New Models Pilot Project by Joseph Derr, Web writer
at Rotary International.
Among the legislation proposed at the 2004 Council on Legislation in June was item No. 04-18, "to allow attendance credit for a 30-minute interactive club Web site activity."
The passing of this item significantly expanded the definition of make-up meetings, and by extension, Rotary activity. Now, if a member misses a meeting, in order to receive attendance credit, he or she can go online. This offers an alternative to making up a meeting at another club.
The Council's recognition both attests to the number of Rotary club Web sites — estimated at 4,000 and growing — and highlights a recent trend in the Rotary world: Web-based clubs that are not merely Web sites of physical clubs but legitimate clubs that exist exclusively on the Internet.
Pilot projects planted the seeds
e-club, Rotary eClub of District 5450 (Rotary eClub One), was initiated
in June 2001 as part of the New Models for Rotary Clubs pilot project
and currently has 13 members. The Rotary eClub of District 7150
NY1 and the Rotary eClub of District 7890 followed under the three-year
Rotary eClub Pilot Project (formerly known as Cyber Rotary Clubs
Twenty-six clubs are now participating in the eClub project, which was adopted by the 2001 Council on Legislation to help extend Rotary to those who, for a variety of reasons, are unable to meet traditional attendance requirements.
"The majority of our members are folks who believe very strongly in Rotary and all that it stands for but find that business demands prevent them from meeting traditional club-meeting percentages," says Marlene Brown of Rotary eClub of District 7150 NY1, which has seven members. Chris Joscelyne, president of eClub One, adds: "Our members have given a total of 150 years of service to Rotary, and eClub One provide the opportunity for them to continue to serve. Without eClub One, these folks would be lost to Rotary."
A new attendance experience:
Joscelyne views the passing of the attendance-credit item in June 2004 as a victory for an idea that the club has championed for some time. "It's an endorsement of the information-rich attendance experience we offer Rotarians who visit our club on-line for 30 minutes or more," he says. "We hope that the Council on Legislation enactment will encourage Rotary clubs everywhere to embrace the concept of an online make-up as a valid attendance credit."
To earn an attendance credit, Rotarians usually log on to the Web site, read online material on a range of subjects, post comments, and submit a form to the club secretary. "The overwhelming comment from visitors is that our on-line programs educate, inform and inspire. That's a great outcome for an investment of a 30-minute visit to our Web site," Joscelyne says. Joscelyne says in a typical week, eClub One welcomes some 2,375 visitors, 715 of whom participate in a meeting program and apply for a make-up credit.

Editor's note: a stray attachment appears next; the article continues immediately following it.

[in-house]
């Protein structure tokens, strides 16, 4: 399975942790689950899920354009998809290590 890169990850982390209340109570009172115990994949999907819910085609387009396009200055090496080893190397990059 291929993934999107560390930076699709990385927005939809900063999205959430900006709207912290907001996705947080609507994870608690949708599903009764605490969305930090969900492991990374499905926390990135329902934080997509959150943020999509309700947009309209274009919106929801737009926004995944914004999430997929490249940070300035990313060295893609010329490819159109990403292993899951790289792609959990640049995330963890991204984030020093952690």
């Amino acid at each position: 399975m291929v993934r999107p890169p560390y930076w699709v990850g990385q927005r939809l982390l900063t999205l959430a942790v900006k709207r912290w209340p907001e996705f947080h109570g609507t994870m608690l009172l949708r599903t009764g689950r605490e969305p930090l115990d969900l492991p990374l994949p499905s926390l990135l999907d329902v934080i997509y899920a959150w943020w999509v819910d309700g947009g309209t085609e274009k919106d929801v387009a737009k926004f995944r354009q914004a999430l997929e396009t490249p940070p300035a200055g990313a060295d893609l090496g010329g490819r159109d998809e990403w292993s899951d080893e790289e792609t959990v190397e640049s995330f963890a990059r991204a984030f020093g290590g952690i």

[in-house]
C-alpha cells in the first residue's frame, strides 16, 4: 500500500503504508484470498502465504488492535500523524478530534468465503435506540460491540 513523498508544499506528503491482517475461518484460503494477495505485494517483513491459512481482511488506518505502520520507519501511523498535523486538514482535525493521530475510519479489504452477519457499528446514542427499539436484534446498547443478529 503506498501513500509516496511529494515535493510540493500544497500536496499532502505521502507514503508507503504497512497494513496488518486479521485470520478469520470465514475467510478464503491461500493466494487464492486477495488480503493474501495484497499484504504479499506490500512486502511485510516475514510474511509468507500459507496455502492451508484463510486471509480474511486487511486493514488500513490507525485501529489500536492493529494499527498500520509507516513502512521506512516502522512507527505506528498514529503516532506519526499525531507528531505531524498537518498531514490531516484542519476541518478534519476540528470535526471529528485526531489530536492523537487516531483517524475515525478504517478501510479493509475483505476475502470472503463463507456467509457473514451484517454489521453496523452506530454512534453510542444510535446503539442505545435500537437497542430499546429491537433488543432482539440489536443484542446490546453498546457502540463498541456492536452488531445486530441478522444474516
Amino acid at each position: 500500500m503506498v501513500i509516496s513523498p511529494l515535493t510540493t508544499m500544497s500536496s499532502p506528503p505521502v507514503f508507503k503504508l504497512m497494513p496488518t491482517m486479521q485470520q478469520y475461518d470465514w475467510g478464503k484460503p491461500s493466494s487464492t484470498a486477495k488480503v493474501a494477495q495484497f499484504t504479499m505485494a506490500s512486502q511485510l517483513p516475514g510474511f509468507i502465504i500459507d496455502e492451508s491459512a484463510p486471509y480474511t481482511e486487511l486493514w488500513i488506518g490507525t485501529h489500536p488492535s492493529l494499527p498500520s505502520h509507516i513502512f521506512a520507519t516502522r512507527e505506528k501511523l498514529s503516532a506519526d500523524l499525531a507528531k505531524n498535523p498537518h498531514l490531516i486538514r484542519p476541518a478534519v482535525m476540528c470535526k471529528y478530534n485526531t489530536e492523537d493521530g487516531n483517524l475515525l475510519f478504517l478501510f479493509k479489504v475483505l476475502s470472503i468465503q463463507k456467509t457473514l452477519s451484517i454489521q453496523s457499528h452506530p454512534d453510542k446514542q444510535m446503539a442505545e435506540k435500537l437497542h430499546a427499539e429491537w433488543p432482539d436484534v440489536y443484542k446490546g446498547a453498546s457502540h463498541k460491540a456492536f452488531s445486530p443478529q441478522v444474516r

More than just a make-up:
But full-time members of Rotary eClubs like to emphasize that their clubs offer more than just a quick make-up. "A make-up visit to Rotary eClub One is not a 'quick fix' but a real opportunity to become a better informed Rotarian," Joscelyne says.
As fully functional and legitimate Rotary clubs, e-clubs pay dues, participate in community projects, and function much like any other traditional club except a Website serves as the only meeting place.
This virtual gathering has some Rotarians criticizing online clubs as lacking fellowship, while others fear the replacement of weekly Rotary meetings altogether with online activity. John Minter, the founding president of Rotary eClub One, answered critics of the cyber clubs recently on his club's Web site: "We do not advocate the online make-up venue to replace anything but rather to expand and enhance the wonderful world of Rotary."
Attracting new blood:
The e-clubs are also attracting new kinds of full-time members, who enjoy opportunities for service they would have otherwise missed. The Rotary eClub of District 7890 currently has 10 members and is made up of Group Study Exchange alumni who were inspired to join Rotary following their experience. "I had an incredible experience and was excited to continue my involvement in Rotary when I got home," says Ruth Ursone, a member of the D-7890 club. "That I can communicate with my fellow Rotarians through the Internet, at times convenient with my work and school schedules is a perfect fit."
The club's membership is a diverse group of young Rotarians, all new to Rotary, says EmmaLee Smith, president of the D-7890 club. "Our members come from a wide variety of professions — teachers, journalists, graduate students, entrepreneurs." Full-time eClub Rotarians counter concerns of lost fellowship online, saying that the unique nature of e-clubs actually encourages greater interaction among members. "We have daily contact with each other online, and in many ways we interact to a greater degree than a traditional Rotarian who only meets with his or her club once a week," says Smith. The club meets socially at once a month and club members participate on a regular basis in community service activities, individually and with other Rotary clubs.
Going above and beyond